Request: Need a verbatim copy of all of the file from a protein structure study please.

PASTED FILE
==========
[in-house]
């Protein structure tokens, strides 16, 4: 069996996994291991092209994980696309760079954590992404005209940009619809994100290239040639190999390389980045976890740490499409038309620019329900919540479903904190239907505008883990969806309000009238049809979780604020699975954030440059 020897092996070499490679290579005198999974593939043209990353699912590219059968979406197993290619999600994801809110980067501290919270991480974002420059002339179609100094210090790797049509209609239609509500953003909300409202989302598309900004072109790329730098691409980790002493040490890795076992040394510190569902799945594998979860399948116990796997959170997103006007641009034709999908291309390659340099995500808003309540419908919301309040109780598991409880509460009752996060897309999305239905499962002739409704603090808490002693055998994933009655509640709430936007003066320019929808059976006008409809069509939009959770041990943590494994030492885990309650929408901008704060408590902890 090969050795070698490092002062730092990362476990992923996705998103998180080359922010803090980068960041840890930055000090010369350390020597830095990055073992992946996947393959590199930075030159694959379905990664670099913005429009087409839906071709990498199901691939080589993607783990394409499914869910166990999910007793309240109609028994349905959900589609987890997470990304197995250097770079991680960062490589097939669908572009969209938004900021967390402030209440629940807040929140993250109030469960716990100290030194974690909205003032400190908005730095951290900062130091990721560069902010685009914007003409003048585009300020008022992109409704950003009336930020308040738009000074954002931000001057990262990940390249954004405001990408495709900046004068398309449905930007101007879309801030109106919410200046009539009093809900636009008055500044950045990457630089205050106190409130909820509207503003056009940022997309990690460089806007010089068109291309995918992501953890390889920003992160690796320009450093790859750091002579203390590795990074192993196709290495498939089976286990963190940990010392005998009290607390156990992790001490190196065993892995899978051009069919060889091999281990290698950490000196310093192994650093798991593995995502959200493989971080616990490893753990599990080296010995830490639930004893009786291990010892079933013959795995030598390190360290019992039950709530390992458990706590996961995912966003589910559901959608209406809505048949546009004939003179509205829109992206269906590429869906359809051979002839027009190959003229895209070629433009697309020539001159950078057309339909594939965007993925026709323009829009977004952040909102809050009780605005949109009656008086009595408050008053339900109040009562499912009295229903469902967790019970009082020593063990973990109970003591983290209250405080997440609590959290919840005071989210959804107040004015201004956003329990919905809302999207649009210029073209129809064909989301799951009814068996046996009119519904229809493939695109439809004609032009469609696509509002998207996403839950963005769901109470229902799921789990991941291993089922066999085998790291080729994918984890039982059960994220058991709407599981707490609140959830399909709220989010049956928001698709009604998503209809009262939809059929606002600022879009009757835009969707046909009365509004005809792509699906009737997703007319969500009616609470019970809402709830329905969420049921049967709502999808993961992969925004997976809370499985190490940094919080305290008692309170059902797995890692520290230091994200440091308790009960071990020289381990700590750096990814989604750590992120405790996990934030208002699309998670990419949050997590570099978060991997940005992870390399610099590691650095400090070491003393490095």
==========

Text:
[in-house]
């Protein structure tokens, strides 16, 4: 069996996994291991092209994980696309760079954590992404005209940009619809994100290239040639190999390389980045976890740490499409038309620019329900919540479903904190239907505008883990969806309000009238049809979780604020699975954030440059 020897092996070499490679290579005198999974593939043209990353699912590219059968979406197993290619999600994801809110980067501290919270991480974002420059002339179609100094210090790797049509209609239609509500953003909300409202989302598309900004072109790329730098691409980790002493040490890795076992040394510190569902799945594998979860399948116990796997959170997103006007641009034709999908291309390659340099995500808003309540419908919301309040109780598991409880509460009752996060897309999305239905499962002739409704603090808490002693055998994933009655509640709430936007003066320019929808059976006008409809069509939009959770041990943590494994030492885990309650929408901008704060408590902890 090969050795070698490092002062730092990362476990992923996705998103998180080359922010803090980068960041840890930055000090010369350390020597830095990055073992992946996947393959590199930075030159694959379905990664670099913005429009087409839906071709990498199901691939080589993607783990394409499914869910166990999910007793309240109609028994349905959900589609987890997470990304197995250097770079991680960062490589097939669908572009969209938004900021967390402030209440629940807040929140993250109030469960716990100290030194974690909205003032400190908005730095951290900062130091990721560069902010685009914007003409003048585009300020008022992109409704950003009336930020308040738009000074954002931000001057990262990940390249954004405001990408495709900046004068398309449905930007101007879309801030109106919410200046009539009093809900636009008055500044950045990457630089205050106190409130909820509207503003056009940022997309990690460089806007010089068109291309995918992501953890390889920003992160690796320009450093790859750091002579203390590795990074192993196709290495498939089976286990963190940990010392005998009290607390156990992790001490190196065993892995899978051009069919060889091999281990290698950490000196310093192994650093798991593995995502959200493989971080616990490893753990599990080296010995830490639930004893009786291990010892079933013959795995030598390190360290019992039950709530390992458990706590996961995912966003589910559901959608209406809505048949546009004939003179509205829109992206269906590429869906359809051979002839027009190959003229895209070629433009697309020539001159950078057309339909594939965007993925026709323009829009977004952040909102809050009780605005949109009656008086009595408050008053339900109040009562499912009295229903469902967790019970009082020593063990973990109970003591983290209250405080997440609590959290919840005071989210959804107040004015201004956003329990919905809302999207649009210029073209129809064909989301799951009814068996046996009119519904229809493939695109439809004609032009469609696509509002998207996403839950963005769901109470229902799921789990991941291993089922066999085998790291080729994918984890039982059960994220058991709407599981707490609140959830399909709220989010049956928001698709009604998503209809009262939809059929606002600022879009009757835009969707046909009365509004005809792509699906009737997703007319969500009616609470019970809402709830329905969420049921049967709502999808993961992969925004997976809370499985190490940094919080305290008692309170059902797995890692520290230091994200440091308790009960071990020289381990700590750096990814989604750590992120405790996990934030208002699309998670990419949050997590570099978060991997940005992870390399610099590691650095400090070491003393490095």